June 16--At first glance, it seems entirely too soon to give what amounts to a lifetime achievement award to filmmaker Jamie Babbit. She's only 42 and in the prime of her career; when reached by phone, she was in New York to shoot an episode of Lena Dunham's acclaimed HBO series, "Girls."
"I guess I'm peaking pretty early," Babbit says, laughing. "My first short film ("Sleeping Beauty," now on YouTube) played at Frameline in 1996, and I remember arriving at the Castro for the first time and the film was playing there in the girls shorts program. It was so thrilling to be in that beautiful, gorgeous theater. So I feel I've come full circle."
Despite her relatively young age, she seems a good choice for San Francisco International LGBT Film Festival's Frameline Award. Beginning with her first feature-length film -- the 1999 cult classic "But I'm a Cheerleader" -- and continuing with her latest, "Breaking the Girls," a lesbian reimagining of "Strangers on a Train," Babbit has been one of the higher-profile queer filmmakers.
Both films screen at the festival.
"I really like making movies the way I've been making them," Babbit said. "It gives you a lot of autonomy to just really follow and do what you want to do."
A good part of Babbit's work has been directing episodes of television shows such as "Malcolm in the Middle," "Alias," "Ugly Betty," "The L Word" and "Nip/Tuck."
She remembers her first day on the set of the latter program. She was to direct the episode the next week while the show's creator, Ryan Murphy, was directing the episode that was in production that week.
"My first day on 'Nip/Tuck,' he was directing while I was preparing," Babbit recalled. "I walked onto the set and he was directing a sex scene, and this woman had her legs spread-eagle, and the main actor she was supposedly having sex with was bare-bottom, and I'm like, 'Wow, this is a really edgy show for FX.'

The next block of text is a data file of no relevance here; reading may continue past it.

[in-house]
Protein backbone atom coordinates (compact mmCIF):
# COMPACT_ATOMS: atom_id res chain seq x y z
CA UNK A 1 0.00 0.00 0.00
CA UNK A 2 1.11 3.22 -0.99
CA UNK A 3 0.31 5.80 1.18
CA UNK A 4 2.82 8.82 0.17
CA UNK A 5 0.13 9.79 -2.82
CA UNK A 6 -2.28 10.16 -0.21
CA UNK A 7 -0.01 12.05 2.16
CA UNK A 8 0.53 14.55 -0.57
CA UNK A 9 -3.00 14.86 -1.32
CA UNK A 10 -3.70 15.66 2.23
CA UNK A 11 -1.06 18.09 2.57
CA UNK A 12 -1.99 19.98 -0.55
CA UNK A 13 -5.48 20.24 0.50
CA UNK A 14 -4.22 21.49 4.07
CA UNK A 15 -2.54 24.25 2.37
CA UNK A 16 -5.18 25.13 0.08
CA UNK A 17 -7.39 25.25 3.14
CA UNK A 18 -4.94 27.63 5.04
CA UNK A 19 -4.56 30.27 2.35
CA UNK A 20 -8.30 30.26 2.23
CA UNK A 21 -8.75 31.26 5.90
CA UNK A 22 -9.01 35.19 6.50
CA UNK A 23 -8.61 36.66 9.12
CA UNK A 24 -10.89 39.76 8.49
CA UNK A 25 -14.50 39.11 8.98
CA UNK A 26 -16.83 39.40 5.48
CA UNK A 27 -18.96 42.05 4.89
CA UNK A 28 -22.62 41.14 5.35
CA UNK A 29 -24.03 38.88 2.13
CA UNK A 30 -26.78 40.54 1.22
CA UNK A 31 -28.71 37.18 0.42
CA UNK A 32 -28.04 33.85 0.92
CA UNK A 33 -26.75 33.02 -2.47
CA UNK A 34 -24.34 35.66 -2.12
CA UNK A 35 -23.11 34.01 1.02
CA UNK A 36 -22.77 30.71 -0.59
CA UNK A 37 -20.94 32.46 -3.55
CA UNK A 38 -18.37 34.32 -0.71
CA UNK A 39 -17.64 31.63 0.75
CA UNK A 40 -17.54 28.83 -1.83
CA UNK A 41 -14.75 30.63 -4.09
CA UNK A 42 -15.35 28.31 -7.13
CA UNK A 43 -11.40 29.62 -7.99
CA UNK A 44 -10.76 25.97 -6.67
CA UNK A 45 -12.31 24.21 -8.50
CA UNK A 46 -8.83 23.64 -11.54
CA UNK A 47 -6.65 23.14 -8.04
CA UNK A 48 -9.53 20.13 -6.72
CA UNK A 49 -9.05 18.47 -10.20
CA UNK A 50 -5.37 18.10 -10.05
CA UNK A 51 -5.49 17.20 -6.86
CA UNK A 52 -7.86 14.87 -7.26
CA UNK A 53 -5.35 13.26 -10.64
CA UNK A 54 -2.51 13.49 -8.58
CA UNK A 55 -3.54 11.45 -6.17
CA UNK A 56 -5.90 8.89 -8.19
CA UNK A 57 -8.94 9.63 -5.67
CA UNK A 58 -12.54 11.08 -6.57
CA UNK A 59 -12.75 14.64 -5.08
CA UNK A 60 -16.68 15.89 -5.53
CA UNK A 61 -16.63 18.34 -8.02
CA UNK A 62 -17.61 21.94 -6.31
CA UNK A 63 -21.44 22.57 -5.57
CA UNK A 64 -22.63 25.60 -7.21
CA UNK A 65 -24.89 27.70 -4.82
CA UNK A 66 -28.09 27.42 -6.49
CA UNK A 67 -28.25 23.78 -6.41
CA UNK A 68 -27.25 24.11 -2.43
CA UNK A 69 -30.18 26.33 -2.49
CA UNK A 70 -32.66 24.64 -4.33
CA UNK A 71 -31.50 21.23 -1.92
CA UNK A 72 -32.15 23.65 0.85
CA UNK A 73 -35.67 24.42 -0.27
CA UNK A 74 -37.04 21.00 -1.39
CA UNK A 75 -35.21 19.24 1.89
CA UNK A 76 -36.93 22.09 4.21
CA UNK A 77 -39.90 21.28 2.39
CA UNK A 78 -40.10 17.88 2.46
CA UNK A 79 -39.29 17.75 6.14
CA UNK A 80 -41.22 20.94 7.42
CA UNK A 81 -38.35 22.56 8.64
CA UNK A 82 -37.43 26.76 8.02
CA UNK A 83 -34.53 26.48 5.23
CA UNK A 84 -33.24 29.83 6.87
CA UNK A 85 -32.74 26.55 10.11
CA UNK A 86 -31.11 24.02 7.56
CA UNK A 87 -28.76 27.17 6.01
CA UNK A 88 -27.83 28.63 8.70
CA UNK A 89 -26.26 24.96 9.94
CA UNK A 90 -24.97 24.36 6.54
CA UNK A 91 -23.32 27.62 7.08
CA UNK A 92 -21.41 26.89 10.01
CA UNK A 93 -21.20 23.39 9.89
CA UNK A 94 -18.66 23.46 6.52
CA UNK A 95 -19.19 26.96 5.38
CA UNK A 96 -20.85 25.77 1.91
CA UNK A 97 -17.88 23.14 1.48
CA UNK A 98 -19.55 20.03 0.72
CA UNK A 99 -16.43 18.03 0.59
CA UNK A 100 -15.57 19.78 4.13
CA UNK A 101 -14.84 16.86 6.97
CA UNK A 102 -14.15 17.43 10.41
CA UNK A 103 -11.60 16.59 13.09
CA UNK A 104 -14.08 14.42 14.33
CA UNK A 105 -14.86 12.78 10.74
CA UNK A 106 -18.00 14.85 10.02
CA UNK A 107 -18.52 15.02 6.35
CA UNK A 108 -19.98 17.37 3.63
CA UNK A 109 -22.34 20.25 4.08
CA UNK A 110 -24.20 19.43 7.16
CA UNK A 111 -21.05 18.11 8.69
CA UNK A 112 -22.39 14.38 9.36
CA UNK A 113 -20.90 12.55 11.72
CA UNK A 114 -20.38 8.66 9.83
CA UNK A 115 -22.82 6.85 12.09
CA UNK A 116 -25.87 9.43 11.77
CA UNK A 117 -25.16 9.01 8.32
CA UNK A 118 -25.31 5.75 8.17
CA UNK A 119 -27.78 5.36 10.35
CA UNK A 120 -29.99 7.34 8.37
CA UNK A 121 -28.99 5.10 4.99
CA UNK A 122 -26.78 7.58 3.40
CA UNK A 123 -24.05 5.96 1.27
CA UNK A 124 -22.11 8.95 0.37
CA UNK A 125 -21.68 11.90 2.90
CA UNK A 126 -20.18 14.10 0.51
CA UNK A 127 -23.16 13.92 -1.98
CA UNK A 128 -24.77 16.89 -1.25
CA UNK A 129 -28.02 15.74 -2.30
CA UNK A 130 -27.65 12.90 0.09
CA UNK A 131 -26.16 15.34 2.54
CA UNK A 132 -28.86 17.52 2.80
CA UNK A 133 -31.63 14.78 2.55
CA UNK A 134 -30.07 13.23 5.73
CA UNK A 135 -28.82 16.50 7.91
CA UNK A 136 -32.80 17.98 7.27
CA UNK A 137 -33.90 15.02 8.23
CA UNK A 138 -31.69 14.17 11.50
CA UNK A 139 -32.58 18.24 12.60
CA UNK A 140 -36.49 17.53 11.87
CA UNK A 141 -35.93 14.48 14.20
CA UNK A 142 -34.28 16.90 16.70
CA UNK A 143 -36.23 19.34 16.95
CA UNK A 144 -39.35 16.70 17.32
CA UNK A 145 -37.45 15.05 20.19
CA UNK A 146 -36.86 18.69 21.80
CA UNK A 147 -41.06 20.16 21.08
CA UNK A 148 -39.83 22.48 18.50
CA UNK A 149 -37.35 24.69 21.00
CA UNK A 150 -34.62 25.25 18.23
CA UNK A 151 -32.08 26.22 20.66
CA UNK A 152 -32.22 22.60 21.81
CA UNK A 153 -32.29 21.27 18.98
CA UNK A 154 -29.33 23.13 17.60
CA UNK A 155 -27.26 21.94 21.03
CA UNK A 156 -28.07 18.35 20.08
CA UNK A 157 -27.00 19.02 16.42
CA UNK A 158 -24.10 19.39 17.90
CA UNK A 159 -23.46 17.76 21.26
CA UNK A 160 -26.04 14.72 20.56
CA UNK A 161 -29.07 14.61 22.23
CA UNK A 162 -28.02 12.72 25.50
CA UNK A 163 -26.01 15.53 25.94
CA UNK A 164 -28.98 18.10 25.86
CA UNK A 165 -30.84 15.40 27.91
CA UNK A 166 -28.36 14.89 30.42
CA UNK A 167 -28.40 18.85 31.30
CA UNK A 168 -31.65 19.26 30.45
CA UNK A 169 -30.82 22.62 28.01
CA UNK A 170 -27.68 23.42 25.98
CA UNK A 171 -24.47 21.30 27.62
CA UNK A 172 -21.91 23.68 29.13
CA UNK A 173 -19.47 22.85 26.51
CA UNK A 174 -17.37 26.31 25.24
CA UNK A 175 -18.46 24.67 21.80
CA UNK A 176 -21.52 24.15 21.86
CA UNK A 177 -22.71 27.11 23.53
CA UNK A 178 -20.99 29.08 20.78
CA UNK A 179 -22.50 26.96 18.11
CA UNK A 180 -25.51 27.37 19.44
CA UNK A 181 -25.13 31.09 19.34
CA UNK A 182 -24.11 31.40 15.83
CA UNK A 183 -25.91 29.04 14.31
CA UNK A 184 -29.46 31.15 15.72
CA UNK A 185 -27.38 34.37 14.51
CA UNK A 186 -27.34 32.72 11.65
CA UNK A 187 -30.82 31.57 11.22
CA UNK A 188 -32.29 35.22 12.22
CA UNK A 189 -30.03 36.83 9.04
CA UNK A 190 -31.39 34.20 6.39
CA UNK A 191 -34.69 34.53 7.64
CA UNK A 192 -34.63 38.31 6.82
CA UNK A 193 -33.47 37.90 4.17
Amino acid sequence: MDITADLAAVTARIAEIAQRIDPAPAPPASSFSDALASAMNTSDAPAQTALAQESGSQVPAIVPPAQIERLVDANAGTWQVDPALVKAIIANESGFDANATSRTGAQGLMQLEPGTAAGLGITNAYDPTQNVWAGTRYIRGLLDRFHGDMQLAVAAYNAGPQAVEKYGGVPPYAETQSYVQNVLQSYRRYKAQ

"I said, 'Nice shot, Ryan,' and he went, 'Oh my God, look how beautiful her shoes are,' because she was wearing really beautiful high heels while she was getting bugged."
"Breaking the Girls" has been picked up by IFC Films for release in August. She'll go back to comedy for her next project, "Cleveland," about two sisters who work as maids in the city that is her hometown.
However, it is "But I'm a Cheerleader" that resonates the most in her career. A candy-colored comedy about a high school cheerleader (Natasha Lyonne) who is sent to a gay conversion camp when her parents thinks she's a lesbian (she is), it has inspired an eclectic slice of the current generation, both gay and straight.
Babbit says Dunham hired her to direct the "Girls" episode because of that film.
"It was very controversial at the time that I was making a gay comedy, that was making fun of such serious issues," Babbit said. "Those conversion camps are real. I got a lot of flak for making a comedy about something that was destroying people's lives. You felt like you were doing something really scary if you making jokes about things within our community.
"The community has gotten a lot more open-minded about explorations of queer culture."
What: San Francisco International LGBT Film Festival.
When: Thursday-June 30.
Where: Castro Theatre, Roxie Theater and Victoria Theatre in San Francisco and the Rialto Cinemas Elmwood in Berkeley.
Information: For tickets and schedule: www.frameline.org.
Opening-night film: "Concussion," followed by gala at Terra Gallery.
Closing night: "G.B.F.," followed by gala at Temple Nightclub.
Frameline Award: Jamie Babbit, "But I'm a Cheerleader," 11 a.m. Friday; "Breaking the Girls," 6:30 p.m. Saturday, the Castro.
G. Allen Johnson is a San Francisco Chronicle staff writer. E-mail: firstname.lastname@example.org Twitter: @BRfilmsAllen
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